Arnold Kling  

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In Forty Years on the Regulatory Commons, Bruce Yandle writes,


Ours is a regulatory capitalism where regulators and the regulated are intertwined in symbiotic cartel-forming ways that often make working the halls of Congress and regulator offices far more profitable for firms and organizations than struggling in labs, stores, and service organizations to earn consumer patronage.

Read the whole essay, depressing as it is. But I don't think his proposals, to subject the process of regulation to more regulation, are the answer. I go to my all-purpose solution, of radical Federalism or competitive government, as sketched out in the widely unread Unchecked and Unbalanced (currently number 838,571 on Amazon's list of top-selling books).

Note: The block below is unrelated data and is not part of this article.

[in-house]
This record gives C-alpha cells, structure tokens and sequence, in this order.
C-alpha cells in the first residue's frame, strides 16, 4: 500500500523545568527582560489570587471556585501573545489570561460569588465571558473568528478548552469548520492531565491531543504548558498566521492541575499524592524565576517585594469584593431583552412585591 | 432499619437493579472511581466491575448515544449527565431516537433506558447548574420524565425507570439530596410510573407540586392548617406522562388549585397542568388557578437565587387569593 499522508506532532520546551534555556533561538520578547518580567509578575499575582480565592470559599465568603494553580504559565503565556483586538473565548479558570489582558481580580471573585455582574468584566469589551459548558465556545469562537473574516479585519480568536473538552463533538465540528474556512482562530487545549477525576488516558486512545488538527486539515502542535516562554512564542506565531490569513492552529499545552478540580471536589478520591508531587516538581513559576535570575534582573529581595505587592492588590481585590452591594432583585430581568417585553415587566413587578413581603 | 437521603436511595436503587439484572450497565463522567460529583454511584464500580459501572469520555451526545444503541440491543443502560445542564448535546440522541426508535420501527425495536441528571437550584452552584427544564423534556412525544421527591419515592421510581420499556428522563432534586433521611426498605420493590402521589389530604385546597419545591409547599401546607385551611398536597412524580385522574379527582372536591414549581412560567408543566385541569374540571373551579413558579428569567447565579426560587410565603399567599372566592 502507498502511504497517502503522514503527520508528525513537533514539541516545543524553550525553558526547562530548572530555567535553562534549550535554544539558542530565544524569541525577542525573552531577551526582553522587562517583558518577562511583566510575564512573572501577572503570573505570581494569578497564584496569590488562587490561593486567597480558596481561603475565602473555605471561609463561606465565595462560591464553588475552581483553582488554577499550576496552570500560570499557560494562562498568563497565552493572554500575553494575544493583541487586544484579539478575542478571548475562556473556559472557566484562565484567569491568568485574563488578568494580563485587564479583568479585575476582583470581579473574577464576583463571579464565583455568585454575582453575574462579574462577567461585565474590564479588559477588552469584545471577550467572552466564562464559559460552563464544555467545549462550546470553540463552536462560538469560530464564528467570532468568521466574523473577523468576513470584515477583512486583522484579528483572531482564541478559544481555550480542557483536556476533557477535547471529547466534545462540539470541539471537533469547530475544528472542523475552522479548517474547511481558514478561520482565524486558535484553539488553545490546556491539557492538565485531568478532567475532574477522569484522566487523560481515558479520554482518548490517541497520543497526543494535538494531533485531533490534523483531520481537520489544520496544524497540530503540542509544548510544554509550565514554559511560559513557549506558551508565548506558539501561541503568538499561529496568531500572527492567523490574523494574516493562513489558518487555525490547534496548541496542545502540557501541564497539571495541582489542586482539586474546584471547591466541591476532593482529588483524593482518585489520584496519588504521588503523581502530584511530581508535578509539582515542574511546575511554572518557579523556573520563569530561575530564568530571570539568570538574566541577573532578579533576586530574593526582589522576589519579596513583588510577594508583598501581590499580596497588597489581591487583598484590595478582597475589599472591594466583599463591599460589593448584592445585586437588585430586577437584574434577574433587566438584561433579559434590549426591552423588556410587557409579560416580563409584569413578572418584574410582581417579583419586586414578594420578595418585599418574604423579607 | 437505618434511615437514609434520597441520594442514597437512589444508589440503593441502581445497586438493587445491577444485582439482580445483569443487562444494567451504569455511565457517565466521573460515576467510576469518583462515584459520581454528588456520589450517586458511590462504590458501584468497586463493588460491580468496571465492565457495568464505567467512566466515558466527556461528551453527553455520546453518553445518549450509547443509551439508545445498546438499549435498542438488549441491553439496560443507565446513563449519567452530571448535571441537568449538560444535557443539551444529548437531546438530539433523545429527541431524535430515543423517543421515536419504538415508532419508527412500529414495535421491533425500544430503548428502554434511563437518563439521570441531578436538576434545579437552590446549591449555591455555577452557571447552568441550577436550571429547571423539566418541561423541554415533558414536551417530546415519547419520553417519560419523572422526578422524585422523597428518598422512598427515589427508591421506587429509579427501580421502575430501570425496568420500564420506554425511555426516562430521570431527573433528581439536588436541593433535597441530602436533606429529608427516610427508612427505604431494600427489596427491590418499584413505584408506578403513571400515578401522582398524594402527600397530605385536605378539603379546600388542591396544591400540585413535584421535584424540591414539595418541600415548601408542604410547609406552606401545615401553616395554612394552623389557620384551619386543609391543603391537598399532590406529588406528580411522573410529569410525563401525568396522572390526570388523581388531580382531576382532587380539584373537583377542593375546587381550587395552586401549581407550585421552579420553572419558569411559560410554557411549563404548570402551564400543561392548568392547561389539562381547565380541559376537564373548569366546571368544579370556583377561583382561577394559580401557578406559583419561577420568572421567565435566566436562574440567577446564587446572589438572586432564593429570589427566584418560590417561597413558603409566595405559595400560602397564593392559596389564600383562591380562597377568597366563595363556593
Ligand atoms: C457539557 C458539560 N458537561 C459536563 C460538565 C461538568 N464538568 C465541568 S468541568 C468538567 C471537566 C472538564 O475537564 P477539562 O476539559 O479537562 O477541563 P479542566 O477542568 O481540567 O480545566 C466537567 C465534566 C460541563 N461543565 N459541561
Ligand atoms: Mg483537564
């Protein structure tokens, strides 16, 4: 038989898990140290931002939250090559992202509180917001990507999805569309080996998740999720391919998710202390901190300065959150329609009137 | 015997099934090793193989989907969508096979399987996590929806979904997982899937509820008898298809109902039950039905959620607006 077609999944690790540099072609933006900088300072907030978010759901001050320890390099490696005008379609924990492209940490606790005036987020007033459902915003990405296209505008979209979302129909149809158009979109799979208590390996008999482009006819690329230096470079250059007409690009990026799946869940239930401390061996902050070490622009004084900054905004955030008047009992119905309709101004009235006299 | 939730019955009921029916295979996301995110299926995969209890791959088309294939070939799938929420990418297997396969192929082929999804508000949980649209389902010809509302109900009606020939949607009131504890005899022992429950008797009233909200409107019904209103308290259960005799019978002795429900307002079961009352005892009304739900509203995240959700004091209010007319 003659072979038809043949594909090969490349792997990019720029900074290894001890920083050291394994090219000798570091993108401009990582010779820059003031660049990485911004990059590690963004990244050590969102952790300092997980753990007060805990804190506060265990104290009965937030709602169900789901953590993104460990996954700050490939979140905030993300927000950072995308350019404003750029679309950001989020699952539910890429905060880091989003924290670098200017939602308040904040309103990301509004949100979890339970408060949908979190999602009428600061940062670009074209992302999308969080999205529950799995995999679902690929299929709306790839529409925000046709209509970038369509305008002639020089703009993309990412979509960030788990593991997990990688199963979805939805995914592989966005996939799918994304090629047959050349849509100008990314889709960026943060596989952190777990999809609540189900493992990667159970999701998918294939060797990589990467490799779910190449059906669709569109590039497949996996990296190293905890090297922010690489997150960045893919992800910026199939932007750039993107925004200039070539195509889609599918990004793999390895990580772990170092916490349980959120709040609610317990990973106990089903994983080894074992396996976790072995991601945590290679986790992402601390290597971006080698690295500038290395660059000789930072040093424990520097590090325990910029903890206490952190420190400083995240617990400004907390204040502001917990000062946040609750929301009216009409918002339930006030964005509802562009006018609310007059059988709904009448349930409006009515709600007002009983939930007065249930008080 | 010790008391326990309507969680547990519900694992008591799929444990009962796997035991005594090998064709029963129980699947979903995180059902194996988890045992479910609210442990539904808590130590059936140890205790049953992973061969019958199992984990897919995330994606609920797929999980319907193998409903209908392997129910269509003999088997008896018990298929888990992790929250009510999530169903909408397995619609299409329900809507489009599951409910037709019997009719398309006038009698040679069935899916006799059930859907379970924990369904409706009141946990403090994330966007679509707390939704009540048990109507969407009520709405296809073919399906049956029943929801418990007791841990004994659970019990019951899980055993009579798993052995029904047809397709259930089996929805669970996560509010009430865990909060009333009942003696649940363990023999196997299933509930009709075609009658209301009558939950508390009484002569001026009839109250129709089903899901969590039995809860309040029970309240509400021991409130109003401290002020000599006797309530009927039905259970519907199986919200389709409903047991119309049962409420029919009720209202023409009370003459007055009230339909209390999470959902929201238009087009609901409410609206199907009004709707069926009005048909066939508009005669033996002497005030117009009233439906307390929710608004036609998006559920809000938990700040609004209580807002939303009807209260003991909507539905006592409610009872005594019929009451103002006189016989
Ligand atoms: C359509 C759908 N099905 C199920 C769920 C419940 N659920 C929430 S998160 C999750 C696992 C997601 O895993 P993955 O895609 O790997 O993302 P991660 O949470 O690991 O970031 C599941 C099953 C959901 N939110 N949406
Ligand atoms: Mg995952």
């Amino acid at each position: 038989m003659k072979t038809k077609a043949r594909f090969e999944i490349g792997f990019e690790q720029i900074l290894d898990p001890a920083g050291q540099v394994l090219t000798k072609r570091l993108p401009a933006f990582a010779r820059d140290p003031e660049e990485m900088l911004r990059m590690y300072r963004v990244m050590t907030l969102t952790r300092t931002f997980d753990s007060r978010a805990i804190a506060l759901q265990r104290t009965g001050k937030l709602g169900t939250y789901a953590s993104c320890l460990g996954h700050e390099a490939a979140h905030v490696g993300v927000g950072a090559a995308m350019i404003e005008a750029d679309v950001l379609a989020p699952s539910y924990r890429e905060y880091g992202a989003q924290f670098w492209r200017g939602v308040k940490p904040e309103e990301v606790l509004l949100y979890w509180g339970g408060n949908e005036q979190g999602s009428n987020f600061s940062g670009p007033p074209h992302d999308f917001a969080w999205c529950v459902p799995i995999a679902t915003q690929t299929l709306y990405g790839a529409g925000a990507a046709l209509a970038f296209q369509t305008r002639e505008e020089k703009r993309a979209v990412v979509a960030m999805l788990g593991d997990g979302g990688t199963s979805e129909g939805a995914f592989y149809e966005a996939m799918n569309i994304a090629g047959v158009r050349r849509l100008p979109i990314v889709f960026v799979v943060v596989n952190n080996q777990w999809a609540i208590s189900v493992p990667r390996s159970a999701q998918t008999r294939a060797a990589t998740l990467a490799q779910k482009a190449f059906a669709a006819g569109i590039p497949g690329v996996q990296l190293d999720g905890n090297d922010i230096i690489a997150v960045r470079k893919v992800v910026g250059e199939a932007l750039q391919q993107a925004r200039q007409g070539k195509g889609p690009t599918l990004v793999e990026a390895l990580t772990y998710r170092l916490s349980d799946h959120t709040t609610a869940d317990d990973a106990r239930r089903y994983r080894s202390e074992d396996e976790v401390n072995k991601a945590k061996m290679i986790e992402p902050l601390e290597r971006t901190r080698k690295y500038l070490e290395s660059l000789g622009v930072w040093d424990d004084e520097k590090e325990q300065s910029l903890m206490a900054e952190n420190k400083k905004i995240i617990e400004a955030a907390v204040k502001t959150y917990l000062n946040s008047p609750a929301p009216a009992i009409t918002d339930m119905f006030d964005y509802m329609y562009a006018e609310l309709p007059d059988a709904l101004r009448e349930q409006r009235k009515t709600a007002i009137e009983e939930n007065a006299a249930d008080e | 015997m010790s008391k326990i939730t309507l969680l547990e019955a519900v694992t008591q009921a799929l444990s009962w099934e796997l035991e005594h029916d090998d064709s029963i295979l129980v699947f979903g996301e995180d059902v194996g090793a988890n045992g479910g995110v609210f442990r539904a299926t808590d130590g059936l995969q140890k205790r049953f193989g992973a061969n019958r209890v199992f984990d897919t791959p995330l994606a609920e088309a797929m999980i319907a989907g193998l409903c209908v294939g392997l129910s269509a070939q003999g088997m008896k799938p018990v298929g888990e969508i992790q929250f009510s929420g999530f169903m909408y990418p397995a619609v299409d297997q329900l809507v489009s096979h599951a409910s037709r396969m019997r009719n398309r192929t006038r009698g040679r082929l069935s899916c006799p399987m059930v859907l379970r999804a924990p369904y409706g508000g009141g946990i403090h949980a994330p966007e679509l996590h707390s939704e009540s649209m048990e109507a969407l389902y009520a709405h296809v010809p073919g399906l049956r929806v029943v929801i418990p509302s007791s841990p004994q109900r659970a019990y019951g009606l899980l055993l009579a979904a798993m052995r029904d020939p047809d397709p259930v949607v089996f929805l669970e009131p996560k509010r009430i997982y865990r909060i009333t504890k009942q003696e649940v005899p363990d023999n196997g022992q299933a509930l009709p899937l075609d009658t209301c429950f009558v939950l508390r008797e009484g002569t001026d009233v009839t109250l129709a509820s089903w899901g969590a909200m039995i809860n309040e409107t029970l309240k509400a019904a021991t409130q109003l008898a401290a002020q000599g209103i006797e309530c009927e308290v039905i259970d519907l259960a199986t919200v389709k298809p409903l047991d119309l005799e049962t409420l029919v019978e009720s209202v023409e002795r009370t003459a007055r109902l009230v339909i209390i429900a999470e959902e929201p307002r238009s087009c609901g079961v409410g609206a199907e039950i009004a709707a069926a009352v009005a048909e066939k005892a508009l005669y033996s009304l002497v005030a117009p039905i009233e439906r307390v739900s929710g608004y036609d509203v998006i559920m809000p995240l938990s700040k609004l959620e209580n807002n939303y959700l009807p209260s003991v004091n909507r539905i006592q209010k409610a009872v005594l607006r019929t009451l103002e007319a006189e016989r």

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COMMENTS (3 to date)
Joel writes:

Are you willing/able to lower the Kindle price? $16 is really expensive for a Kindle edition.

Dan Hill writes:

What Joel said.

You've got a product with low marginal cost for the dead tree version and virtually zero marginal cost for the Kindle version. It's not selling. If you were teaching this in class, wouldn't you be teaching that the rational (profit maximising) strategy is to lower the price significantly?

Joe Cushing writes:

"widely unread"

Did you do a radio book tour? Did you do a Cato book forum? Did you go on Econ talk? I think I did hear you talk about the book on one of these venues but I'm not sure which.

I thought kindle books were typically $10.

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